New Fuel Economy Policies are Historic Step Forward for Consumers, Environment, U.S. Energy Security, Says Alliance
Washington, D.C., May 19, 2009 – The Alliance to Save Energy today hailed the Obama administration"s new policy establishing a unified national limit on vehicle tailpipe emissions and accelerating by four years an average fuel economy standard of 35.5 miles per gallon for all passenger vehicles as "an historic step forward and a 'win-win-win" for consumers, the environment and U.S. energy security."
Alliance President Kateri Callahan said: "The new CAFE (Corporate Average Fuel Economy) standards and emissions policies continue and speed up the forward drive to a green energy future that has been promised by this administration."
Callahan added: "This 'two-front" fuel efficiency and climate policy will help our nation to become a world leader in energy efficiency and will achieve measurable benefits for our economy, environment, and energy security."
The Alliance congratulated the Obama administration for negotiating a set of policies that will be embraced – not fought – by all of the key stakeholders, ensuring that the policies will be aggressively and successfully implemented. Through the life of the program and the vehicles, the new mileage averages will reportedly save 1.8 billion barrels of oil and reduce carbon emissions equivalent to taking 177 million cars off the road for a year. They also are projected to reduce new vehicle emissions by 30 percent. And while the requirements will reportedly up the price of a new car in 2016 by $1,300 compared to today"s vehicle prices, consumers will see those dollars returned in fuel savings.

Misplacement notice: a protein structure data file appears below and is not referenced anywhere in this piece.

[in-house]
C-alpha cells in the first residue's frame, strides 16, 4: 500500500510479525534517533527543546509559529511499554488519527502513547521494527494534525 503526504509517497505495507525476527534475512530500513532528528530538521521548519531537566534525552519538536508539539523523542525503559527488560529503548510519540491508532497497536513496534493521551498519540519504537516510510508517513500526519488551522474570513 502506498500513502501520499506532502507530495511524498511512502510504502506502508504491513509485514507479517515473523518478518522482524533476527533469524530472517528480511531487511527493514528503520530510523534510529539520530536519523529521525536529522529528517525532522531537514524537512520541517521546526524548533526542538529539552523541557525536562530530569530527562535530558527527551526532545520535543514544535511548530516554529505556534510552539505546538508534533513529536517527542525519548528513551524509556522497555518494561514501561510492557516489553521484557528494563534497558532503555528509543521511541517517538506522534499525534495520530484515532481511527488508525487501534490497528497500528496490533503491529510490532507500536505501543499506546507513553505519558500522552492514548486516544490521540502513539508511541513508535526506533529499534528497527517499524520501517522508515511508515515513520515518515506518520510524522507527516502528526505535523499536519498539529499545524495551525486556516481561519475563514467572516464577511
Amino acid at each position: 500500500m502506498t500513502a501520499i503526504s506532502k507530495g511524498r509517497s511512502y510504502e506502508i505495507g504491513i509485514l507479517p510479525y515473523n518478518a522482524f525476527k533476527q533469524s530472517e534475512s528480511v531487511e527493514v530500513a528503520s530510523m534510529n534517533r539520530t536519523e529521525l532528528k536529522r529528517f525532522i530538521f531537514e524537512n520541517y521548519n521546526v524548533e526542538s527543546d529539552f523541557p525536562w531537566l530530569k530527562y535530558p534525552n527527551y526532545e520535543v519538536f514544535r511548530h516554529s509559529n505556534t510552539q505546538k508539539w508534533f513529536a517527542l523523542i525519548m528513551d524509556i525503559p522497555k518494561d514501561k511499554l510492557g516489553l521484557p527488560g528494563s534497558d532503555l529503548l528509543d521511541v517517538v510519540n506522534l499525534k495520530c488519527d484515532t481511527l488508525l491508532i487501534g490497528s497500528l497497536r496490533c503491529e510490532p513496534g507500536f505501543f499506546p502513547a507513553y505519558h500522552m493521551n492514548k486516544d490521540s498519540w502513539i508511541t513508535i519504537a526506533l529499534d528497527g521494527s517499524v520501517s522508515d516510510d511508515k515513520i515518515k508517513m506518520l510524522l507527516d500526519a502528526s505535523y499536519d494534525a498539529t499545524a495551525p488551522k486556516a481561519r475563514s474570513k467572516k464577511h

Callahan concluded: "After more than three decades of falling behind, with actions on fuel economy and huge investments through the economic stimulus package, the administration is 'leap-frogging" to world leadership in crafting and implementing public policies that will allow us to reap the full economic, security and environmental benefits promised by using our energy resources more efficiently."